Kaku: The nature of medicine will shift away from basically saving lives to perfection. We will be able to rearrange our own genome.

SPIEGEL: I assume that you mean to make ourselves prettier, stronger and generally better?

Kaku: Those ambitions will be there.

SPIEGEL: As we get a better handle on genetic technologies, won't there be more of an urge to create designer babies?

Kaku: We need a debate about these issues. This is going to create societal problems. You have to have an educated public democratically debating how far to push our beautiful children and the human race.

SPIEGEL: Will we eventually be able to conquer death?

Kaku: Eternal life does not violate the laws of physics, surprisingly enough. After all, we only die because of one word: "error." The longer we live, the more errors there are that are made by our bodies when they read our genes. That means cells get sluggish. The body doesn't function as well as it could, which is why the skin ages. Then organs eventually fail, so that's why we die.

SPIEGEL: What can we do about that?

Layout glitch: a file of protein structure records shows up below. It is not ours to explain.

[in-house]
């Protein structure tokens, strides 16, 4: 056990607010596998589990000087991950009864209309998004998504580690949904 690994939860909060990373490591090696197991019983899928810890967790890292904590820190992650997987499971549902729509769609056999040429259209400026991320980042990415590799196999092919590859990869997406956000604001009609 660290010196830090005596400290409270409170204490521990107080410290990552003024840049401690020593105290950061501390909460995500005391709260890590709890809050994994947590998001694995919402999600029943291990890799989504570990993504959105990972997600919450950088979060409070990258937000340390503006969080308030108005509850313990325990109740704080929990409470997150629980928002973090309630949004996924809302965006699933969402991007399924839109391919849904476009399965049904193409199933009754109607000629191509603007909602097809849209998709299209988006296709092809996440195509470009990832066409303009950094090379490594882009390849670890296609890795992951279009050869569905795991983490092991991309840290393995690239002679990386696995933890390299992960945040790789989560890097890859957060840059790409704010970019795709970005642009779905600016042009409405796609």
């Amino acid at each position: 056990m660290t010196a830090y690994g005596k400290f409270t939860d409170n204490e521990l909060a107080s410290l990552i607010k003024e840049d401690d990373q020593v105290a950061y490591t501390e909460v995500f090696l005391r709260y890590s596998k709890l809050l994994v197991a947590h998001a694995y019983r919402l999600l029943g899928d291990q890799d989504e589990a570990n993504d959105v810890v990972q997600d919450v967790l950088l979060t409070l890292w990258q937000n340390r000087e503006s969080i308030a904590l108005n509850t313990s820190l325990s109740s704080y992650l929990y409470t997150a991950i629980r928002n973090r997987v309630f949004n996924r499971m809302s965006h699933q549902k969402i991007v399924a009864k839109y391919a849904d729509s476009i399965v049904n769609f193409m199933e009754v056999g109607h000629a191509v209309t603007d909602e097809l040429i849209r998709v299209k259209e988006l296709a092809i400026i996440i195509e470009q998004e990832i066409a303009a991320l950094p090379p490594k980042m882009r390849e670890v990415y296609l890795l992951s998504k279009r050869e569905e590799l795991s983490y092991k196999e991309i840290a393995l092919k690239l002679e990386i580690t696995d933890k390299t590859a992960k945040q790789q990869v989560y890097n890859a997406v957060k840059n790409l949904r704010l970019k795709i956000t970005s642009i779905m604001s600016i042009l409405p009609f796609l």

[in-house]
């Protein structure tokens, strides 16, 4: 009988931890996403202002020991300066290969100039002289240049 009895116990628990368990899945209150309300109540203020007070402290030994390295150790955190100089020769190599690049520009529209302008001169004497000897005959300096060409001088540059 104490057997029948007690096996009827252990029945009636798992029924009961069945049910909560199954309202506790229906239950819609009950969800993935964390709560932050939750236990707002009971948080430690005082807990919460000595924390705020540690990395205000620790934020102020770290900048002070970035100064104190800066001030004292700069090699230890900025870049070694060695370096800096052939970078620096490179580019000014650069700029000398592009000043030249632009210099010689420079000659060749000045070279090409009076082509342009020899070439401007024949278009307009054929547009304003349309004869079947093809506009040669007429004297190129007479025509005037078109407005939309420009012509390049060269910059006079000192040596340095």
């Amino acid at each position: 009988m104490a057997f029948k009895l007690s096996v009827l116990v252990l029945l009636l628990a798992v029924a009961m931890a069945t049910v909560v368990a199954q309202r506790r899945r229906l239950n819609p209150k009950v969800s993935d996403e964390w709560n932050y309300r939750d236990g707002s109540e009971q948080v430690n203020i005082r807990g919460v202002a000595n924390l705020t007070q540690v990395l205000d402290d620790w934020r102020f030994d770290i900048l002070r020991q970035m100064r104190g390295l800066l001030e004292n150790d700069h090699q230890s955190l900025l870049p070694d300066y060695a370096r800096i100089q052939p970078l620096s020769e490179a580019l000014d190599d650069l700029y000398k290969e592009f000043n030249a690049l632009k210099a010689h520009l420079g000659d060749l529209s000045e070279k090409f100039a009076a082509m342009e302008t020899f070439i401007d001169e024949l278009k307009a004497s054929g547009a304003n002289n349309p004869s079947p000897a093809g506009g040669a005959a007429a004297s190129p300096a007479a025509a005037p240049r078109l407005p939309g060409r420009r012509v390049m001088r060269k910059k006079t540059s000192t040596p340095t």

Kaku: We know the genes that correct these things. So if we use genetic repair mechanisms, we might be able to repair cells so they don't wear out, so they just keep on going. That is as real possibility. We will also be able to regenerate organs by growing new ones. That can already be done now.

SPIEGEL: Then we will get rid of death?

Kaku: In principle, yes.

SPIEGEL: Then how will we decide who gets to live and who must die? Who will be allowed to have children?

Kaku: I don't think children or overpopulation are going to be a problem. When people live longer, they have fewer children. We see that in Japan, the US and in other countries where prosperity, education and urbanization are on the rise.

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From DER SPIEGEL

About Michio Kaku
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    Michio Kaku, 65, is a theoretical physicist at the City College of New York. In addition to his research in the field of string theory, he hosts a radio program in New York called 'Explorations in Science,' appears frequently on television and writes books about science. In his latest book called 'Physics of the Future' published in 2011 he writes about how technology will shape the future in the next century. Kaku was born in San Jose, California to Japanese immigrant parents who met at the Tule Lake War Relocation Center. He attended Harvard University and received his Ph.D. from the University of California, Berkeley.